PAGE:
Academics at 69 higher education institutions will start an assessment boycott from 6 November, the University and College Union announced on October.
It may mean students at pre-1992 universities will not be able to sit exams due to be held before Christmas. Nor will they be set any coursework or receive marks back from their tutors.
However, Universities UK has warned that many institutions may implement full-day pay deductions for those taking part in the boycott, saying universities will “take all reasonable steps to mitigate impact on students”.
“Universities would not be able to accept partial performance from staff,” it said.
The action follows a ballot of UCU members about potential industrial action over proposed changes to the Universities Superannuation Scheme, in which 87 per cent of members who voted said they backed action short of a strike.
The turnout was 45 per cent – a record-high for a UCU national ballot, the union said.
It follows talks between UCU and the employers’ representatives last week, in which plans were discussed to end the USS final salary scheme and move all active members to a career average scheme with a defined contribution element for higher earners.
The union said it was unhappy that employers had presented their proposals as a fait accompli and had failed to address criticisms of the proposed scheme.
UCU negotiators claimed employers had “failed to provide a guarantee the employers were making any effort to protect the pensions of USS members”.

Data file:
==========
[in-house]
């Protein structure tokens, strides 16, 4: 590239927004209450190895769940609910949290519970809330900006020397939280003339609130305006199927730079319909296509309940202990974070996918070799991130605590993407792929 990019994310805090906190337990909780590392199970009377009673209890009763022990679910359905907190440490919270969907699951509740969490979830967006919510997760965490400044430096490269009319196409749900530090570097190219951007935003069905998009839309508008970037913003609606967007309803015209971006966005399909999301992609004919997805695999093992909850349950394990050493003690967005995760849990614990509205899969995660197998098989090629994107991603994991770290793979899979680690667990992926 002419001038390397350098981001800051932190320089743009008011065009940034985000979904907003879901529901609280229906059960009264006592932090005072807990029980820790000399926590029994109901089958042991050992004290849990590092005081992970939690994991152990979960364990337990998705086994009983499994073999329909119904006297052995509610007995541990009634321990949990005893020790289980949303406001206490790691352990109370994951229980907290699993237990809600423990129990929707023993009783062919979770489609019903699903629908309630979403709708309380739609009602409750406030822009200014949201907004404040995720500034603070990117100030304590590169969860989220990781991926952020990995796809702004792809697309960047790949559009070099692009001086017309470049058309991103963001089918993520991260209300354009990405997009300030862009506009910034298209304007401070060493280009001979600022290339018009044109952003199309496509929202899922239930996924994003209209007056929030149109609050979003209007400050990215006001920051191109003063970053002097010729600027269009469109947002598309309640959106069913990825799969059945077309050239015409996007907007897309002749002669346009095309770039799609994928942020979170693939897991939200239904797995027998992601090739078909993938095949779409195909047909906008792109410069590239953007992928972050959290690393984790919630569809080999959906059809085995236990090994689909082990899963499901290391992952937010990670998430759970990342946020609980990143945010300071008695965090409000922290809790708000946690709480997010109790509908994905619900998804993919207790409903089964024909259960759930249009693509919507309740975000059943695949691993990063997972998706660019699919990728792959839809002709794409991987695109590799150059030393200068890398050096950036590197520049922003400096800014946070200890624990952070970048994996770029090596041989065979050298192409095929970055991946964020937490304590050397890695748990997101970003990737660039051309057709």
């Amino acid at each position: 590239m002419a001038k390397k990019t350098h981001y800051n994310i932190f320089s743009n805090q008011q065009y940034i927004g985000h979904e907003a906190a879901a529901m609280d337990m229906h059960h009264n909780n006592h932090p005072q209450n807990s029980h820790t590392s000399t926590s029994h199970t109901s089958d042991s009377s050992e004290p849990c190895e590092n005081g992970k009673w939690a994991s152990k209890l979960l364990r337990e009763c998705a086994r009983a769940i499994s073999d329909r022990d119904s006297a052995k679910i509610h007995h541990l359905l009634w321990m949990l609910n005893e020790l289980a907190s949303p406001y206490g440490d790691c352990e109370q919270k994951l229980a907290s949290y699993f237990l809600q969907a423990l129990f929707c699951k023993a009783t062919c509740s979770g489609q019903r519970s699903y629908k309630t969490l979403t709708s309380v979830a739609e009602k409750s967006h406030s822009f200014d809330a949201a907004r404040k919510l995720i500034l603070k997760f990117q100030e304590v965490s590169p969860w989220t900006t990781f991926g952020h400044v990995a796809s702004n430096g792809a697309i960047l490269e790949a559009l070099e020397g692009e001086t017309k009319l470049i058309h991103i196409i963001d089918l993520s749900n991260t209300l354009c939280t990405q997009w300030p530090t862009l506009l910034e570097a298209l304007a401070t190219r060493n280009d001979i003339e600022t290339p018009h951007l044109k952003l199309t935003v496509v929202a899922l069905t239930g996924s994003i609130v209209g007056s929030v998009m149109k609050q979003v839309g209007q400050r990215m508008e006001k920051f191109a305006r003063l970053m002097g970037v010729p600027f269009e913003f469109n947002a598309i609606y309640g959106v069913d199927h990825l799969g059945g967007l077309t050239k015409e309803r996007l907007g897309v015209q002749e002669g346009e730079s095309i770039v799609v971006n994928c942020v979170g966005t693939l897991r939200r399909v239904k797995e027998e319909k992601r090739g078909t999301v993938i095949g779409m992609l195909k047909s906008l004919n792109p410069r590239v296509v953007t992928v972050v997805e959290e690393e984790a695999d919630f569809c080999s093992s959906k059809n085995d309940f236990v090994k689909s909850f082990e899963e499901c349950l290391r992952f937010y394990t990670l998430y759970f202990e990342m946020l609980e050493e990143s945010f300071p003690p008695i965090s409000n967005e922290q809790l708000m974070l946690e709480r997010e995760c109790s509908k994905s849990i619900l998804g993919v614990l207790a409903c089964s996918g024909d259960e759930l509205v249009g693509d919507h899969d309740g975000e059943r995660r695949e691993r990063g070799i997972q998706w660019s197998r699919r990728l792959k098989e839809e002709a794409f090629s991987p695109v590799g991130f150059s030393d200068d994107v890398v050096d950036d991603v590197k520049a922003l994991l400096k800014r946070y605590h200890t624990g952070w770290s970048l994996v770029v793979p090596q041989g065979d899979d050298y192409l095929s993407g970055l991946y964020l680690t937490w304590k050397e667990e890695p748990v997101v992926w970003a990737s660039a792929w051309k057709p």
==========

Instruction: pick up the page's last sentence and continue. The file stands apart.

Sally Hunt, UCU general secretary, said: “The employers failed to convince us of the need for their dramatic changes or the reasons behind the methodology for its deficit reduction plan.
“Their proposals remain full of holes and the information they are apparently relying on to back them up keeps being exposed as misleading.”
The boycott coincides with the next negotiating meeting between universities and UCU on 7 November.
“We hope the employers will come back to the table for genuine negotiations aimed at resolved the enormous gap between our two positions,” said Ms Hunt.
Universities are taking action to close a substantial deficit in the USS, which is likely to be about £8 billion, but could rise to as much as £13 billion if proposals to de-risk the fund’s investment portfolio and adjust longevity assumptions are adopted.
A UUK spokesman said it was “disappointed that the UCU has decided to pursue a damaging course of industrial action aimed directly at disrupting students’ education”.
“Taking industrial action will not make the substantial scheme deficit and the risks to the future viability of the scheme go away,” he said
UUK added that the employers’ proposals for reform offered the best possible deal for employees within the constraints that the USS Trustees have set, while the pension fund had to fill its deficit or it would face action from the Pensions Regulator.
“It has to meet certain minimum levels of funding, a test which it currently fails to the tune of at least £8 billion,” UUK said.
“It is unavoidable that a recovery plan has to be agreed that would remove the deficit over a reasonable period.”